1/2  teaspoon red pepper flakes

1  0.5 gram packet saffron threads, about 1/2-3/4  teaspoon crushed saffron

1  cup finely diced yellow or sweet onion

2  cups water

1  cup white wine

1/2  pound Vigo yellow rice, or, long-grain white rice

1/2  cup pine nuts (pinoli), lightly toasted

1  cup frozen peas, unthawed

PICT2689~ Step 1.  Prep the tomatoes as directed and set aside.  Prep the onion as directed.  Place the pine nuts in a baking pan and roast on center rack of preheated 350 degree oven, until lightly toasted and fragrant, about 8-10 minutes, stopping to toss with a spoon about every 3-4 minutes.  Remove the peas from the freezer and set aside.

PICT2690~ Step 2.  In a 4-quart stockpot melt the butter over low heat.  Stir in the red pepper flakes and crushed saffron threads.  Add the onion. Adjust heat to medium-high and saute, until onion is soft and translucent, about 4-5 minutes.

PICT2692Add the water and wine.  Adjust heat to a boil.

PICT2688~ Step 3.  Gradually sprinkle in the rice.  Give the mixture a quick stir, adjust heat to a gentle, steady simmer, cover and continue to cook until rice has absorbed almost all of the liquid, about 18-20 minutes.  Do not uncover or stir the rice during the simmering process.  

PICT2688Remove from heat and "rake" though rice with a fork.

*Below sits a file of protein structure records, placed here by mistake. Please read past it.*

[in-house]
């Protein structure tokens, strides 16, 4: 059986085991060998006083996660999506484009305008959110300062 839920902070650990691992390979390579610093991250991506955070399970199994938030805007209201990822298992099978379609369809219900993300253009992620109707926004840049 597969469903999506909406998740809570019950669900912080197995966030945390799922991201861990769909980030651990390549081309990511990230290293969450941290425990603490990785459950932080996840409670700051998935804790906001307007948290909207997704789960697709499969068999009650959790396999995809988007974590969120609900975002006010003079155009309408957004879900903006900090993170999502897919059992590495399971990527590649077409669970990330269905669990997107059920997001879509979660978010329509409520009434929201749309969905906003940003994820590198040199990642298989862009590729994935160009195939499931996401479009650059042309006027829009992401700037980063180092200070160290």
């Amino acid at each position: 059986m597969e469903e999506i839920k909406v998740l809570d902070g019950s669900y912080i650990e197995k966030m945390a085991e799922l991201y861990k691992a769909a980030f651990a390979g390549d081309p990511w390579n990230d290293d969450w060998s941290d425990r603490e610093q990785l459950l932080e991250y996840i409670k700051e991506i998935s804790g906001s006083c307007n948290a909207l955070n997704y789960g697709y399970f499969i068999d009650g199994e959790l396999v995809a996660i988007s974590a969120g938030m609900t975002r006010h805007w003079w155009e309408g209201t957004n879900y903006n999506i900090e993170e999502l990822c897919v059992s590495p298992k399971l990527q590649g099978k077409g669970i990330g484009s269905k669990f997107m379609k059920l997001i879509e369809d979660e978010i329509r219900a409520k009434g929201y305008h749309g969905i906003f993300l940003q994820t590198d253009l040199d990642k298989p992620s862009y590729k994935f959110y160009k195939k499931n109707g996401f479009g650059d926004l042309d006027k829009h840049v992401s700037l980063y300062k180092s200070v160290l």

PICT2689~ Step 4.  Stir in the pine nuts and frozen peas.  Recover the pot and set aside about 30-45 minutes or longer, stirring occasionally. Ideally, the rice should be at room temperature or just slightly warm prior to stuffing the tomatoes, particularly if you want to stuff the tomatoes several hours prior to baking them.  Note:  If you want to stuff and bake the tomatoes immediately, thaw the peas prior to adding them to the hot rice.

PICT2691~ Step 5.  To stuff and bake the tomatoes, spoon and gently press as much of the rice mixture as will comfortably fit into each tomato, finishing by forming a mound of rice on the top of each.  Place tomatoes in muffin pans and bake on center rack of preheated 350 degree oven until heated through, about 20-25 minutes.  Do not overcook.  Serve immediately:



Saffron Rice, Pignoli & Pea Stuffed Tomatoes:  Recipe yields about 6 cups of rice, and/or 6 large or 12 smaller stuffed tomatoes.

Special Equipment List:  cutting board; chef's knife; serrated knife; grapefruit knife, grapefruit spoon; paper towels; small baking pan; 4-quart saucepan or stockpot; fork; large spoon; 1-2 standard-size muffin pans, preferably nonstick, enough for 6-12 tomatoes

Cook's Note:  The Italian word for and spelling of pine nut is "pinoli".  Here in the US, it's spelled pignoli, but in Italian, the word "pignolo" refers to an extremely organized, fastidious person!

"We are all in this food world together." ~ Melanie Preschutti

(Recipe, Commentary and Photos courtesy of Melanie's Kitchen/Copyright 2012) 


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BSO! Thank YOU for the comment!

Excellent blog very nice and unique information related to Saffron. Thanks for sharing this information